May Brought a Metals Markets Correction

Two factors dragged metal prices down this month. First, the Chinese government recently played down expectations of further stimulus while fighting speculation by increasing margins and fees for trading. Second, the U.S. dollar strengthened amid new expectations that the Federal Reserve might be more aggressive than expected in raising interest rates.

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Most analysts and miners are still quite bearish on metals markets as overcapacity hasn’t really been solved. Usually market bottoms happen when everyone is bearish, so these negative expectations are not necessarily bad.

The Correction

After metals rallied during the first four months of the year, many of them took a hit in May. So far this seems like a normal reaction as prices zigzag and we don’t see enough evidence to turn bearish yet.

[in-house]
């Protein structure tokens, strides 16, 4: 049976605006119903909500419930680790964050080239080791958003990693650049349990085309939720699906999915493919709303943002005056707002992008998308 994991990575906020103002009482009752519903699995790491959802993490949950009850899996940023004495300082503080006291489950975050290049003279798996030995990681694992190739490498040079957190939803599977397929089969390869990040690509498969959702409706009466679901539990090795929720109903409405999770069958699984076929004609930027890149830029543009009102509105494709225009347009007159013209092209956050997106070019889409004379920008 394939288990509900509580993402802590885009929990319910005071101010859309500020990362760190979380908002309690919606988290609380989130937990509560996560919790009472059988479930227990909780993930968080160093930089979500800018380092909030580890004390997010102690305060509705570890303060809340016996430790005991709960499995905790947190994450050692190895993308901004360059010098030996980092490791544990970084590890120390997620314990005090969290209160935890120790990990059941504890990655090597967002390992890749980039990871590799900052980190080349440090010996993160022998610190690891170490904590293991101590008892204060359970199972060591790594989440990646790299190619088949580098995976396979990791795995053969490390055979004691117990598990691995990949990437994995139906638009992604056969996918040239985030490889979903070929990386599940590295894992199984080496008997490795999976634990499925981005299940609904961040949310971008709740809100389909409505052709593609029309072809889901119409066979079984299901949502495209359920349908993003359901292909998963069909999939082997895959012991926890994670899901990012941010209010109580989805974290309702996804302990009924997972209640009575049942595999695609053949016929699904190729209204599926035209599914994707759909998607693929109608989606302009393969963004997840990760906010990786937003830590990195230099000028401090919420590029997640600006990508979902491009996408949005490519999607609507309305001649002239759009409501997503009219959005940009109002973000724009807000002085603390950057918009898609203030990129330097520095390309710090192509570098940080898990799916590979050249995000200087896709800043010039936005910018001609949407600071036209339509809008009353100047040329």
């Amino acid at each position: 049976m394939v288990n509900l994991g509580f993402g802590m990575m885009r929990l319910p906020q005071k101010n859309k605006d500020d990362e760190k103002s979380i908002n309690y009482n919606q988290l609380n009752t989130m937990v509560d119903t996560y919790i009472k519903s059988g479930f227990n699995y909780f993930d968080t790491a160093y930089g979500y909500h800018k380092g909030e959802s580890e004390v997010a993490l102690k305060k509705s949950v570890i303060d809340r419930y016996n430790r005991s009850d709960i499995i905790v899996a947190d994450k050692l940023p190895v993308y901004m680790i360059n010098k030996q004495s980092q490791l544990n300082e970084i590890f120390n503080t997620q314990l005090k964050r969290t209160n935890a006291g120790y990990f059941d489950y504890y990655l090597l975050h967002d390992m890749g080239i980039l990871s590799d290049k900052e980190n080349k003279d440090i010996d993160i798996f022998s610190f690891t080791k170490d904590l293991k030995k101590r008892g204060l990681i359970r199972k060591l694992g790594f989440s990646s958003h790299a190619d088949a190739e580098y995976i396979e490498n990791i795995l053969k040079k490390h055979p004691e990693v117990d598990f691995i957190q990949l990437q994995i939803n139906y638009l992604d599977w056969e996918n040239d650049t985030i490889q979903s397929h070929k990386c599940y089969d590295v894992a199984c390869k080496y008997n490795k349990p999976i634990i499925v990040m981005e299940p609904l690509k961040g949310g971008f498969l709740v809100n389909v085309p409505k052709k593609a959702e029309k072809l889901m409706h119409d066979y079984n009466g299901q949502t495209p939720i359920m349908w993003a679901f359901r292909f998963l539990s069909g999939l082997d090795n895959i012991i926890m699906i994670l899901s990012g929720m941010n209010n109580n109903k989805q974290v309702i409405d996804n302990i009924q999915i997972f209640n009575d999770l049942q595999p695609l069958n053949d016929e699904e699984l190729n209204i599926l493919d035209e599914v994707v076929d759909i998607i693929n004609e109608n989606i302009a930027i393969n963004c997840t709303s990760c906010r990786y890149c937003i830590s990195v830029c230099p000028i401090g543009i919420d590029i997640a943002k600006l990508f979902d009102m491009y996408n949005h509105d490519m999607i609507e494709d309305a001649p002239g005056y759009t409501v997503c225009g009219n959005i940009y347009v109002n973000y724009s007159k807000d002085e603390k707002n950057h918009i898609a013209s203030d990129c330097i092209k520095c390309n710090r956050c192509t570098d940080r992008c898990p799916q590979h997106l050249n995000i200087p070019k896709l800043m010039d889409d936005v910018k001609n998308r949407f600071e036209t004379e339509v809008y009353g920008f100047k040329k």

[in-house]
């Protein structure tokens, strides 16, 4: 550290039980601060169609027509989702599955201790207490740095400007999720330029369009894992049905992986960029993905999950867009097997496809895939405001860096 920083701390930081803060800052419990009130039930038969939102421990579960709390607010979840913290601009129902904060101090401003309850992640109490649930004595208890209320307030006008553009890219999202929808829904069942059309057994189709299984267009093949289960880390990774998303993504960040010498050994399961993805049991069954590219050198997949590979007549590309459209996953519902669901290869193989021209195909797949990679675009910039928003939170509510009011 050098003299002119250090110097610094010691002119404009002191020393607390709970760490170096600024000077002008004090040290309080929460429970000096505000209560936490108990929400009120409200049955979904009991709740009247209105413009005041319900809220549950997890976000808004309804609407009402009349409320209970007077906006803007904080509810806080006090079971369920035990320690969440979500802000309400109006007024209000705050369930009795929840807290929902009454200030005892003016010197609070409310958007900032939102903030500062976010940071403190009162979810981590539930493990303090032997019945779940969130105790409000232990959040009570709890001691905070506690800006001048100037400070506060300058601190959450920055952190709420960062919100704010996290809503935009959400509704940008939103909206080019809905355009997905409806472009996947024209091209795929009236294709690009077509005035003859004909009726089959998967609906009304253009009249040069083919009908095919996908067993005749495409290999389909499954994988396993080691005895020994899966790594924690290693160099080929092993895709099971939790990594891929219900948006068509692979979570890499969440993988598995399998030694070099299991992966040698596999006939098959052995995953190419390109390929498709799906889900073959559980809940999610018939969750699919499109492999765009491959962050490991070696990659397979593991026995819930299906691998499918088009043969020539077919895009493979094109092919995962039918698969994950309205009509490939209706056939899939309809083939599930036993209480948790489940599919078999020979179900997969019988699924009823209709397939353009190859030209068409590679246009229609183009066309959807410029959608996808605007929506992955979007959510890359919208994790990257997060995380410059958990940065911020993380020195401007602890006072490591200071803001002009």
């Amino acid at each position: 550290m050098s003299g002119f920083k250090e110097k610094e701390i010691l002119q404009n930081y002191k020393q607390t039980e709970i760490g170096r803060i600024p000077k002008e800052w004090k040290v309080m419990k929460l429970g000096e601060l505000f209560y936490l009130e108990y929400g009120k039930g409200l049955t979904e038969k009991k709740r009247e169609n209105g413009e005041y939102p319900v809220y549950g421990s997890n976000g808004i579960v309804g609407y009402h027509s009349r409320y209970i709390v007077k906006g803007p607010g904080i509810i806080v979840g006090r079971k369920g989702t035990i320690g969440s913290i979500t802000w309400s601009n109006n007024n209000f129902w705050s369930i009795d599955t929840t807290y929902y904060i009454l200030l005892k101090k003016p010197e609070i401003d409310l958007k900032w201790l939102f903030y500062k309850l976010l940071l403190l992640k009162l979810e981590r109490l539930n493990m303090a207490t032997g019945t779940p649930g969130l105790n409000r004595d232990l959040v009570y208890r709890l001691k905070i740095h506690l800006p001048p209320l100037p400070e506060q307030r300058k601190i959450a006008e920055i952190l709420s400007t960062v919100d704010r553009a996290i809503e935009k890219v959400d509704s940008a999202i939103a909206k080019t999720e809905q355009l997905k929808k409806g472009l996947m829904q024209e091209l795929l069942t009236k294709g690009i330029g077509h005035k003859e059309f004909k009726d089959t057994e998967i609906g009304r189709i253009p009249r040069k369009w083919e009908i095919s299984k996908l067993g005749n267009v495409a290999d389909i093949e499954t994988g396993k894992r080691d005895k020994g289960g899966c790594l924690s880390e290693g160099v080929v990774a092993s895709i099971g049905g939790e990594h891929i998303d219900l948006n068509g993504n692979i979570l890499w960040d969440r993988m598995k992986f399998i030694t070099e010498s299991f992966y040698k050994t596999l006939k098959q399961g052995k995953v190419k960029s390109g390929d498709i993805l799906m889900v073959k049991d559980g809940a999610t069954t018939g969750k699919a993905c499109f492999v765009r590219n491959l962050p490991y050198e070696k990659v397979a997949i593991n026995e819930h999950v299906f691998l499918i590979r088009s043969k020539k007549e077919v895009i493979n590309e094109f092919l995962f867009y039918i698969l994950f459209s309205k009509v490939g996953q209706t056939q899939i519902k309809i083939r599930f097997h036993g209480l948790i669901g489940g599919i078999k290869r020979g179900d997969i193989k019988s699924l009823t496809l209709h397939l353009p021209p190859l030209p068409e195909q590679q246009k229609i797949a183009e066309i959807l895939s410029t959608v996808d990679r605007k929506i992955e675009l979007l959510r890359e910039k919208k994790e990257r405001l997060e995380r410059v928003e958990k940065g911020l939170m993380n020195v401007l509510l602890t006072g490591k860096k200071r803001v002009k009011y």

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However, if markets have actually bottomed, prices should find support after May’s correction. We’ll have to wait and see if metals are able to bounce back up after this bear attack. Here are some charts showing some metals losing ground in May:

Silver prices fall in May
Silver prices fall in May. Source:

Silver declined 9% from it’s April high while gold prices fell 6%.

Tin prices correct in May
Tin prices correct in May. Source: FastMarkets.

Tin prices took a hit after an spectacular run in Q1. Prices fell 9% from April’s high as Indonesian tin exports recovered in April, with exports up 36% compared to April 2015.

Aluminum corrects in May
Aluminum corrects in May. Source: FastMarkets.
Copper corrects in May
Copper corrected in May, too. Source: FastMarkets.

Other metals also lost some ground. Aluminum, nickel, lead and copper all fell 9%.

What This Means For Metal Buyers

So is this rally already over? We think it’s too early to call for that. So far this looks like it could be just a short-term correction before metals continue going up. We’ll have to wait and see if base metals are able to find support after these declines. As always, these two factors will likely determine the trend of metal prices for the rest of the year.

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